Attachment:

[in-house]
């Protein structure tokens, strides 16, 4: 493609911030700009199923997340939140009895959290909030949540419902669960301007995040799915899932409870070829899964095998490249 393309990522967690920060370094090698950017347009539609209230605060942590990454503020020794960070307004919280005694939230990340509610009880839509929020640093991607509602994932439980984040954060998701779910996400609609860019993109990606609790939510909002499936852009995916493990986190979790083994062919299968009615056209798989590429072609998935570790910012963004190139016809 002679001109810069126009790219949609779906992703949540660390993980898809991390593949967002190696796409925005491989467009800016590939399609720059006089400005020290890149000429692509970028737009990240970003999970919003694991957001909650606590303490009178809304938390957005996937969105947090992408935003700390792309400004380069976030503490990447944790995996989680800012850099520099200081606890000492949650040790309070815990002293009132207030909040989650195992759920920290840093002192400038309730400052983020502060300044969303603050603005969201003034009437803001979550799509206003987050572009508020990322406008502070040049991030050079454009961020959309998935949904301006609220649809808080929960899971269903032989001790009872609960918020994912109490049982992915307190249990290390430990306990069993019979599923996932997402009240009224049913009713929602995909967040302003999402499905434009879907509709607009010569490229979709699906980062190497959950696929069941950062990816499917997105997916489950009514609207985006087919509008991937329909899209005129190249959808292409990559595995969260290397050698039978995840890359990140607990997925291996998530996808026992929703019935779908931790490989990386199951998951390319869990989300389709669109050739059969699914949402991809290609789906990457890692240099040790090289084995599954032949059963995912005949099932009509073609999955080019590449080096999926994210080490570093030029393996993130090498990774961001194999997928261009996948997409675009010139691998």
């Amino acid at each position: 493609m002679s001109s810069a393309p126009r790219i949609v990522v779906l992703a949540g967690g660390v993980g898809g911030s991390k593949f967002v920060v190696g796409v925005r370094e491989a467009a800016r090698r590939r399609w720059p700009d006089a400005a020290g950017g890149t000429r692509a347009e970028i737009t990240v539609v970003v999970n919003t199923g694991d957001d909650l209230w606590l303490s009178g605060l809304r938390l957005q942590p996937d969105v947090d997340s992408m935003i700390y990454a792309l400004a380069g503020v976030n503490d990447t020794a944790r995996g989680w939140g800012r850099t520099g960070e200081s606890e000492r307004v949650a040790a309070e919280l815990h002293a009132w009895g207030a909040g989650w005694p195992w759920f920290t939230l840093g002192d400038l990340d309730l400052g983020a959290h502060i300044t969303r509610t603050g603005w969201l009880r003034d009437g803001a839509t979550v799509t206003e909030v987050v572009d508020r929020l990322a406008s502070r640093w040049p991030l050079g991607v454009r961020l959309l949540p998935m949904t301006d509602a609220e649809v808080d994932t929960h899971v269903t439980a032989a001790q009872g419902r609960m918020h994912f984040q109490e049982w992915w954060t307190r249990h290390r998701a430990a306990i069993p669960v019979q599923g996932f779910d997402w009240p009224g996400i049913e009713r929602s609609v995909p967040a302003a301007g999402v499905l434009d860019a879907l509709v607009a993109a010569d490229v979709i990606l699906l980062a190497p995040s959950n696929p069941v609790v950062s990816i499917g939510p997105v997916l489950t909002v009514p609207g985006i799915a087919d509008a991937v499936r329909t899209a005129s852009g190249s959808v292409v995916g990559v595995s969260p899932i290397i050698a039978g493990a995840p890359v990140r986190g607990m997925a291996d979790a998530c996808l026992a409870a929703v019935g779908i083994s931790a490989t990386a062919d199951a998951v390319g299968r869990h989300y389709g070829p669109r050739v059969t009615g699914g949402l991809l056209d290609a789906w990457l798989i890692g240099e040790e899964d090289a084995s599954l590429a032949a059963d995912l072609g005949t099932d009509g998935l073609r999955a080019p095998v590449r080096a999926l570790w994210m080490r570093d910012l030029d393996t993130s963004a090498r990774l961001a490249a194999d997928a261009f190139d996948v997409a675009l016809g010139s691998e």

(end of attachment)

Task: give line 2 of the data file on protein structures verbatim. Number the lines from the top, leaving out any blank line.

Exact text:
């Protein structure tokens, strides 16, 4: 493609911030700009199923997340939140009895959290909030949540419902669960301007995040799915899932409870070829899964095998490249 393309990522967690920060370094090698950017347009539609209230605060942590990454503020020794960070307004919280005694939230990340509610009880839509929020640093991607509602994932439980984040954060998701779910996400609609860019993109990606609790939510909002499936852009995916493990986190979790083994062919299968009615056209798989590429072609998935570790910012963004190139016809 002679001109810069126009790219949609779906992703949540660390993980898809991390593949967002190696796409925005491989467009800016590939399609720059006089400005020290890149000429692509970028737009990240970003999970919003694991957001909650606590303490009178809304938390957005996937969105947090992408935003700390792309400004380069976030503490990447944790995996989680800012850099520099200081606890000492949650040790309070815990002293009132207030909040989650195992759920920290840093002192400038309730400052983020502060300044969303603050603005969201003034009437803001979550799509206003987050572009508020990322406008502070040049991030050079454009961020959309998935949904301006609220649809808080929960899971269903032989001790009872609960918020994912109490049982992915307190249990290390430990306990069993019979599923996932997402009240009224049913009713929602995909967040302003999402499905434009879907509709607009010569490229979709699906980062190497959950696929069941950062990816499917997105997916489950009514609207985006087919509008991937329909899209005129190249959808292409990559595995969260290397050698039978995840890359990140607990997925291996998530996808026992929703019935779908931790490989990386199951998951390319869990989300389709669109050739059969699914949402991809290609789906990457890692240099040790090289084995599954032949059963995912005949099932009509073609999955080019590449080096999926994210080490570093030029393996993130090498990774961001194999997928261009996948997409675009010139691998």